Pass the treat and reduce Obesity Act

Communities of color are often the hardest hit when analyzing the effects of health epidemics in the United States. In fact, Black and brown Americans are often disproportionately impacted by chronic diseases and illnesses due to systemic and historic injustices that continue to plague society to this day. When looking at the impact of the obesity epidemic, this trend unfortunately continues, and has wreaked havoc on vulnerable communities.

As a state representative, I’ve had the honor and privilege of meeting Pennsylvanians in their communities, seeing firsthand the importance of adequate health care and quality treatment options. Many in our state battle obesity each day, and with it, the more than 200 severe chronic diseases that can be brought on by the impact of obesity on one’s body. While there are treatments on the market to help battle obesity — known as anti-obesity medications, or AOMs — many are out of reach for everyday community members due to a lack of insurance coverage. However, with recent movement in Washington, there is finally hope on the horizon for families.

The Treat and Reduce Obesity Act, which has bipartisan and bicameral support in Congress, would make it possible for the Centers for Medicare and Medicaid Services to provide coverage for AOMs, but has not yet had a hearing or vote in either chamber. If our congressional delegation here in Pennsylvania worked to support this legislation and pass it into law, we would see a dramatic change in the lives of those who are battling obesity.

It is clear to see that time is of the essence when taking the nationwide impact of the obesity epidemic into account. Here in Philadelphia, we have one of the highest rates of obesity in the country. The CDC has estimated that 67% of adults in our city are overweight, and in North Philadelphia alone, an estimated 70% of young people are overweight or battling obesity. These numbers are extremely alarming, and as vice chair of the Pennsylvania Legislative Black Caucus, it is additionally concerning to me to know that a disproportionate number of these community members are Black and brown families and children.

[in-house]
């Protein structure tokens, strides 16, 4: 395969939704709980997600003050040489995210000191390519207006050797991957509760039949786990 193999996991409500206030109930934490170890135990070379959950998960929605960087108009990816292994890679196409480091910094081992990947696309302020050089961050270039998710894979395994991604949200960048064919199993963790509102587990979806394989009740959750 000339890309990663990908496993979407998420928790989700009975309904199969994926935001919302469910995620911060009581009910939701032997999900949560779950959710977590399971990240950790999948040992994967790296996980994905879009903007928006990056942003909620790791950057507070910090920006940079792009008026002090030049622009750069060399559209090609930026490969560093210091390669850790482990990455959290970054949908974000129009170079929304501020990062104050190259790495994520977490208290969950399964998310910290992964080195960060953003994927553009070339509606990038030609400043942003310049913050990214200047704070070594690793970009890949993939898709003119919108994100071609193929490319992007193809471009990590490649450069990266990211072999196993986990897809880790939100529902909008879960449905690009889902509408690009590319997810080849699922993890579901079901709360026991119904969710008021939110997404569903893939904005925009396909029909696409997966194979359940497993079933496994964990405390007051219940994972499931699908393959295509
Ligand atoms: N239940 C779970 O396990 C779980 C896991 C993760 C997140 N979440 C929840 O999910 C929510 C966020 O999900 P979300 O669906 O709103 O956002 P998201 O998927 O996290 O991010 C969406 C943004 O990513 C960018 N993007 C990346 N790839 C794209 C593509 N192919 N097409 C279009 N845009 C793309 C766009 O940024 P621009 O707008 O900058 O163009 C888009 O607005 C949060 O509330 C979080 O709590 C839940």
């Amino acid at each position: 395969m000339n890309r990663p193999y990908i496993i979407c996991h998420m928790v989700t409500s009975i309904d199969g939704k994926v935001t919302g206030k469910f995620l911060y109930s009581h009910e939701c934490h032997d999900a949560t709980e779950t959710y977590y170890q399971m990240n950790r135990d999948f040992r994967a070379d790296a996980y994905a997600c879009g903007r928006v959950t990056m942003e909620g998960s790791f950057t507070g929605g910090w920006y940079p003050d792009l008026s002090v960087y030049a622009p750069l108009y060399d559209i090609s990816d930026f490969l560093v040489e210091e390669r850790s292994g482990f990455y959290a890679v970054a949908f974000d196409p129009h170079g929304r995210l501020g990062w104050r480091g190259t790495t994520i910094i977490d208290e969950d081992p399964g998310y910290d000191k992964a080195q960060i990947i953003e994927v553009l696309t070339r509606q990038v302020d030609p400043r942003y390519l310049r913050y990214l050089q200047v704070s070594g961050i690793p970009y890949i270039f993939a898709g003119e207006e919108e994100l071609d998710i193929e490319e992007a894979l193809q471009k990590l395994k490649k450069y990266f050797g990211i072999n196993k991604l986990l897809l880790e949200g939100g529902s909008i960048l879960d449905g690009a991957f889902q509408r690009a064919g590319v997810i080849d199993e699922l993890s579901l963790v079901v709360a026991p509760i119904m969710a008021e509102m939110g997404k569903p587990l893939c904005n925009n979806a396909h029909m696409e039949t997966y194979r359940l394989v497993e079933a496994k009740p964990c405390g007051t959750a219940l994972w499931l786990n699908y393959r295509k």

With over 30% of adults in the commonwealth battling obesity on a daily basis, and the national statistics continuing to rise across demographics, it is evident that we have a public health issue in Pennsylvania and across the country that must be properly addressed. However, in order to do this, we must ensure access to safe and effective treatments through Medicare Part D now.

When our leaders come together and work to create change for those who are most vulnerable in our society, great things happen. It is my hope that our elected officials and administrators in Washington will wholeheartedly address the obesity epidemic this year. I recently wrote a letter to Sen. Bob Casey, the U.S. Department of Health and Human Services, CMS and the White House, where I urged each of them to work hand-in-hand to create avenues forward. I trust that with their support, we will be able to help families who have been left behind for far too long.